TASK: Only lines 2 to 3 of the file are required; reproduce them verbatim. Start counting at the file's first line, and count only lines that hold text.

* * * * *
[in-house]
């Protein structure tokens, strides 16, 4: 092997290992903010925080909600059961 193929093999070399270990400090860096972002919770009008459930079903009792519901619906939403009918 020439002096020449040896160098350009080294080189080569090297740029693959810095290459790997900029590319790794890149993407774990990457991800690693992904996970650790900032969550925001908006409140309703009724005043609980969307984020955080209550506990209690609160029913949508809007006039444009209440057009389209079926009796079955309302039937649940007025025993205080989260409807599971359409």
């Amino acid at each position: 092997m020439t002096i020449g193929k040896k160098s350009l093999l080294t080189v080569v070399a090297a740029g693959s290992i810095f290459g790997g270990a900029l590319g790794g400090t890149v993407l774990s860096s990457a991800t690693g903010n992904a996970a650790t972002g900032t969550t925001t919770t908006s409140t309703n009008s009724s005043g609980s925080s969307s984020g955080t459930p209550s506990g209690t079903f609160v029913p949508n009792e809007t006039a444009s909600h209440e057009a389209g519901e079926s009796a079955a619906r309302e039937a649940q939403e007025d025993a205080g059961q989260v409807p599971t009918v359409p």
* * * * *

């Protein structure tokens, strides 16, 4: 092997290992903010925080909600059961 193929093999070399270990400090860096972002919770009008459930079903009792519901619906939403009918 020439002096020449040896160098350009080294080189080569090297740029693959810095290459790997900029590319790794890149993407774990990457991800690693992904996970650790900032969550925001908006409140309703009724005043609980969307984020955080209550506990209690609160029913949508809007006039444009209440057009389209079926009796079955309302039937649940007025025993205080989260409807599971359409």
């Amino acid at each position: 092997m020439t002096i020449g193929k040896k160098s350009l093999l080294t080189v080569v070399a090297a740029g693959s290992i810095f290459g790997g270990a900029l590319g790794g400090t890149v993407l774990s860096s990457a991800t690693g903010n992904a996970a650790t972002g900032t969550t925001t919770t908006s409140t309703n009008s009724s005043g609980s925080s969307s984020g955080t459930p209550s506990g209690t079903f609160v029913p949508n009792e809007t006039a444009s909600h209440e057009a389209g519901e079926s009796a079955a619906r309302e039937a649940q939403e007025d025993a205080g059961q989260v409807p599971t009918v359409p």